Your parents are the most powerful people in your life. They are the first to teach you what a man, a woman, a husband, a wife, a mother, and a father is. This early knowledge shapes your understanding and expectations of these ideas as an adult. It impacts the partners you choose and how you define relationships.
These influences are rarely identified as having any power in how your relationships turn out. They are treated like background noise; a constant, unquestioned and normal way of approaching the world. In our society it is not uncommon for families to be on their second or third generation of divorce. What you have learned in your family while growing up may well hold the key to your marital success.
Experts agree that children are resilient and can recover from divorce. However, it is my experience, both personal and professional, that they are not unscathed. When the family breaks apart it leaves a lasting impression and changes who children are. Depending on how troubled the marriage was, a child can develop the belief that marriage is a hurtful state and wants no part of it. Even if there wasn’t a lot of fighting and turmoil, there often is still a sense of protecting oneself from being hurt like that again.
Many children of divorce wonder if this will be their fate as well. This can play out in one of two ways: either they never allow anyone inside the protective wall around their feelings. Since divorce is both acceptable and inevitable, the commitment and emotional openness necessary for a lasting marriage never happen. The alternative is to stay in relationships which are not healthy and supportive. They believe going through the pain again is too much.
Your experience with your parents’ marriage influences you in other ways as well. The roles they each performed become the templates for your own relationships. As I’ve talked about before, my best friend believed her job was to take care of the home because that is what her mother did. The fact that she was not a very good cook and her husband was an exceptional one led them to an examination of what their relationship needed to look like.
Even today, when both partners work outside the home, I frequently come across couples whose underlying belief system requires the man to have the higher salary. When this belief is not acknowledged, it sets the stage for unnecessary tension and misunderstanding. When asked about it the women’s response is frequently that it’s just the way they thought it would be. No examination has been made of what works best for their relationship.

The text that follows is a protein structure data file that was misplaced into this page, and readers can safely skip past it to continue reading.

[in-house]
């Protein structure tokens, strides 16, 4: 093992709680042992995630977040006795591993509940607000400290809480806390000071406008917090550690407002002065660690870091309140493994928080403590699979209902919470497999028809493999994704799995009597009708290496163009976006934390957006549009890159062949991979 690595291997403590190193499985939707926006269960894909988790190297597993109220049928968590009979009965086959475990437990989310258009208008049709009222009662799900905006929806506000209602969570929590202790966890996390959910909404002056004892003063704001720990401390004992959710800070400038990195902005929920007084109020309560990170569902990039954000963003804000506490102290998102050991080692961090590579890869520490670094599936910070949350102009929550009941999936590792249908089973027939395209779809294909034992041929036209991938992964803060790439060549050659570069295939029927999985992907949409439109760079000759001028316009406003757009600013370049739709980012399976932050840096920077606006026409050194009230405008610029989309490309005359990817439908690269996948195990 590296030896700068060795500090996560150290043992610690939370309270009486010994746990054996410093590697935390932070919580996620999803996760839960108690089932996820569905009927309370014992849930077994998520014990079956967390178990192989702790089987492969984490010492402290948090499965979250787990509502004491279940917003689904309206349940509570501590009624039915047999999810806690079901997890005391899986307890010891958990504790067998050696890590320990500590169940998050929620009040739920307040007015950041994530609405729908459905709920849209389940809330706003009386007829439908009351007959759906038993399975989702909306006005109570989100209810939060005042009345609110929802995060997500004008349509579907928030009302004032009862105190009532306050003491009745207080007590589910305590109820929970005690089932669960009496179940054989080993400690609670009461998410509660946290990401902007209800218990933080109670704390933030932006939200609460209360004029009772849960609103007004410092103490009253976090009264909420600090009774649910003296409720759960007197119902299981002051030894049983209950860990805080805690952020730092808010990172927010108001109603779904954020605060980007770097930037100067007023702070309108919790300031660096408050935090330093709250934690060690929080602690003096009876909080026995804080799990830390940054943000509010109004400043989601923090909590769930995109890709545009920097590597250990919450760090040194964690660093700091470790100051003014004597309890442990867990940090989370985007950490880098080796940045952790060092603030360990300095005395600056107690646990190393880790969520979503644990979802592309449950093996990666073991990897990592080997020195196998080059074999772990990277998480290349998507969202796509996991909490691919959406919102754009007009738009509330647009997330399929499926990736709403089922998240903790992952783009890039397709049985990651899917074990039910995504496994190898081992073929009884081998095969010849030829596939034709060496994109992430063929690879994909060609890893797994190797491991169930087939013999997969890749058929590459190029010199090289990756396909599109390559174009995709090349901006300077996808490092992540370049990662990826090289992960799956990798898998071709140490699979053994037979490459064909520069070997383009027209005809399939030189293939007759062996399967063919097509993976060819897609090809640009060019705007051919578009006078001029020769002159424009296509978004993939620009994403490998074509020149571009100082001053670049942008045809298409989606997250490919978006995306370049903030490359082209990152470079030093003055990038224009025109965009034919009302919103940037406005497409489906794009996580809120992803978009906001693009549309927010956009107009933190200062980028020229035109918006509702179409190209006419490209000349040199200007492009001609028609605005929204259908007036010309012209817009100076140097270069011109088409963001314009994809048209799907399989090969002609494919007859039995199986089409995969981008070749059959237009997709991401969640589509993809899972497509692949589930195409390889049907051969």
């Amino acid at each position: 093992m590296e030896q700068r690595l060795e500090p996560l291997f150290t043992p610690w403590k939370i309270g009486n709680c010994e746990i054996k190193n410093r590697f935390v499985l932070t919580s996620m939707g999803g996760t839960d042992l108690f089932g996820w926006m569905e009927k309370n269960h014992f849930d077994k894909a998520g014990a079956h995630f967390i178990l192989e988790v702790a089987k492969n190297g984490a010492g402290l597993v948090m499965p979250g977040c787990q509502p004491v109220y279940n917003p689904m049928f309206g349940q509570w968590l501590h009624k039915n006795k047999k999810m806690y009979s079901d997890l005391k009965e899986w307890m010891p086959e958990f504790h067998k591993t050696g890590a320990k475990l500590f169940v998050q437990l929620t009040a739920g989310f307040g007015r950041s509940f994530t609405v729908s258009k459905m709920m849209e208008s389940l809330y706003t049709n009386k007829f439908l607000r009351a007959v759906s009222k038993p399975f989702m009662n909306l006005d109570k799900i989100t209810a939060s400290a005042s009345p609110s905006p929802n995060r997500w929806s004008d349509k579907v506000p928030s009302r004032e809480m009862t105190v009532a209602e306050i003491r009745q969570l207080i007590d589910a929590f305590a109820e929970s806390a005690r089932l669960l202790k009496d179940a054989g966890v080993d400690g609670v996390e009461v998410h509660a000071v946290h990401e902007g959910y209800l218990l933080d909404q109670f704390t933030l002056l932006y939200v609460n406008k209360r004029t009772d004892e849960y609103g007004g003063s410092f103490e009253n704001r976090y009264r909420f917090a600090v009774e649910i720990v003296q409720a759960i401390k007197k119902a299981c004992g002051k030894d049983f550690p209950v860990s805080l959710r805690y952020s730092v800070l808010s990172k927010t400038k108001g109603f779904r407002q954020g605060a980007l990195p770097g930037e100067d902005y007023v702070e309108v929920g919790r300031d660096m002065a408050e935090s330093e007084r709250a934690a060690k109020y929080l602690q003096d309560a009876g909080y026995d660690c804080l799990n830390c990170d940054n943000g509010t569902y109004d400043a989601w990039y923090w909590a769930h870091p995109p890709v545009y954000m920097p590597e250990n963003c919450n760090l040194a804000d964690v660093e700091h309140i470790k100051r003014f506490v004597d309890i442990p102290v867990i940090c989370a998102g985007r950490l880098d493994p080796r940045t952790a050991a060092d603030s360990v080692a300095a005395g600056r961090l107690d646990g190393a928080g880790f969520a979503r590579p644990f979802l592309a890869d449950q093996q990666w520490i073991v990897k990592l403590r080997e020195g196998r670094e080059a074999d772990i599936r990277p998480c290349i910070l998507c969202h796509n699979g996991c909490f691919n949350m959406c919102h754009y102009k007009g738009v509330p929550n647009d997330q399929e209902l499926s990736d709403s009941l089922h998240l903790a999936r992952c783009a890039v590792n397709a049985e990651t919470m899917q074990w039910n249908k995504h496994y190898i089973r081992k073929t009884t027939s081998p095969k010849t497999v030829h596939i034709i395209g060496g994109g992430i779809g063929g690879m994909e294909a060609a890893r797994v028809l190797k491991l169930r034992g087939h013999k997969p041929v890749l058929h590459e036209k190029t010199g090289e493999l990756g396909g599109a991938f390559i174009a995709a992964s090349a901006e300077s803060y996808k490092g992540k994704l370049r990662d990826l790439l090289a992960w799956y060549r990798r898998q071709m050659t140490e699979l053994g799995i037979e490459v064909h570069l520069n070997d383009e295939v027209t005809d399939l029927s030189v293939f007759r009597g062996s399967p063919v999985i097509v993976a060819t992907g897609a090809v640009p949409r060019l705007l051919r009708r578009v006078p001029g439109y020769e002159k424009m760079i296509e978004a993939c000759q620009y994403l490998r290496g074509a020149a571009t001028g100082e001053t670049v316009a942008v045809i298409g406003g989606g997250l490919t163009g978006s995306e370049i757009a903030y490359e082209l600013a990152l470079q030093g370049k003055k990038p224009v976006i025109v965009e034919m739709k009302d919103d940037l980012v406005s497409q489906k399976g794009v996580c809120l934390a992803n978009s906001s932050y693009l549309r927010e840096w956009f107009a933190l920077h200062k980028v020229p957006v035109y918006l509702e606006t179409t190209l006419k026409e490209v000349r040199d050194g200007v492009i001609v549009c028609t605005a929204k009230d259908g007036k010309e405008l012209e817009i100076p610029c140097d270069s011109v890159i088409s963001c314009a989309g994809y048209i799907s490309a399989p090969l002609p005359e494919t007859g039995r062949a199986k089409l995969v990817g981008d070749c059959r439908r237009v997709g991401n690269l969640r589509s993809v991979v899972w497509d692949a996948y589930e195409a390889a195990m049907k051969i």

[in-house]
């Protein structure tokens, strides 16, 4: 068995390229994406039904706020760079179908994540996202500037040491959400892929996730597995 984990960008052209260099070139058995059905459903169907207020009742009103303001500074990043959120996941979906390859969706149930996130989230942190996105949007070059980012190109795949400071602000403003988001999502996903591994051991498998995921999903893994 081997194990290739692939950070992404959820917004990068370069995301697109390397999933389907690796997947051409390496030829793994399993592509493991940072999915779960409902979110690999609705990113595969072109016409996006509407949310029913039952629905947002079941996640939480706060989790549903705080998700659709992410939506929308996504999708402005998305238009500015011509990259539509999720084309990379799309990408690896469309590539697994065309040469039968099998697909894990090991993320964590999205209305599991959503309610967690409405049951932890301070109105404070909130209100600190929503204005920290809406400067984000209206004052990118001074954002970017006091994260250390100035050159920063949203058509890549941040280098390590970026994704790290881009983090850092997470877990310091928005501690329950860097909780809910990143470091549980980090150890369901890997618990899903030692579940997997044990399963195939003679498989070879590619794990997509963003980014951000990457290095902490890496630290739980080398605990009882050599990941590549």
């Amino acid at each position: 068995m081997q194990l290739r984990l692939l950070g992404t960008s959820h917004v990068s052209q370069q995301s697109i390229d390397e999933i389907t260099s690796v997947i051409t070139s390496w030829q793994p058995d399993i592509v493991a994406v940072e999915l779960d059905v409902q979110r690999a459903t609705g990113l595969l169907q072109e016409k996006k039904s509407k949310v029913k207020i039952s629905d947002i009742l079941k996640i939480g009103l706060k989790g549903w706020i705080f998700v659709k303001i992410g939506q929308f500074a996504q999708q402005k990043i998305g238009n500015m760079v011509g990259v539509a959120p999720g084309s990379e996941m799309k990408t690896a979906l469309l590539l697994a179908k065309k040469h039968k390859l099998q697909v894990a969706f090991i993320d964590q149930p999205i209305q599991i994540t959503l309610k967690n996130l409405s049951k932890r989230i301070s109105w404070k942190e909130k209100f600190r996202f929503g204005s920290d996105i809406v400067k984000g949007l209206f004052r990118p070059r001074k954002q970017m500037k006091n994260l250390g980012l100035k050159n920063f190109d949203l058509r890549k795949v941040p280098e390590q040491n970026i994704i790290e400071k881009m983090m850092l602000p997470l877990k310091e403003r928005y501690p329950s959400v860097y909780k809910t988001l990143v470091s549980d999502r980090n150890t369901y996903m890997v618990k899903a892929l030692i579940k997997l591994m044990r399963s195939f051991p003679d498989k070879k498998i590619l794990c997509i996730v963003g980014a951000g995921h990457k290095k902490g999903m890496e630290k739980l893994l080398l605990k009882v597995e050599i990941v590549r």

When couples fall in love and plan to marry it is unusual for them to give any thought to what their parents’ marriages were like. This is unfortunate because a closer examination would allow them to make conscious choices about what they would like to have as part of their marriage and what they want to leave out.
In addition, having this discussion would enable them to identify areas where they may disagree, such as roles, household tasks, finances, intimacy, etc. One of the most common and most dangerous approaches to marriage is not to worry about these differences due to the belief that you can change your spouse after you marry. Ingrained and unexamined concepts of marriage in the mix is a recipe for disaster and disappointment.
The best course of action is to discover what your and your partner’s understandings and expectations of marriage are by asking the following questions:
- What kind of relationship did your parents have?
- How did they handle conflict?
- What did they fight about?
- Did you ever see them fight?
- Did you see them make up?
- How did they divide the household chores?
- How did they handle money?
- Did they keep score?
- How did they communicate?
These questions are a good way to get a better grasp of the way your partner thinks and what their underlying assumptions about marriage are. The more you know, the easier it will be to establish your “happily ever after” relationship.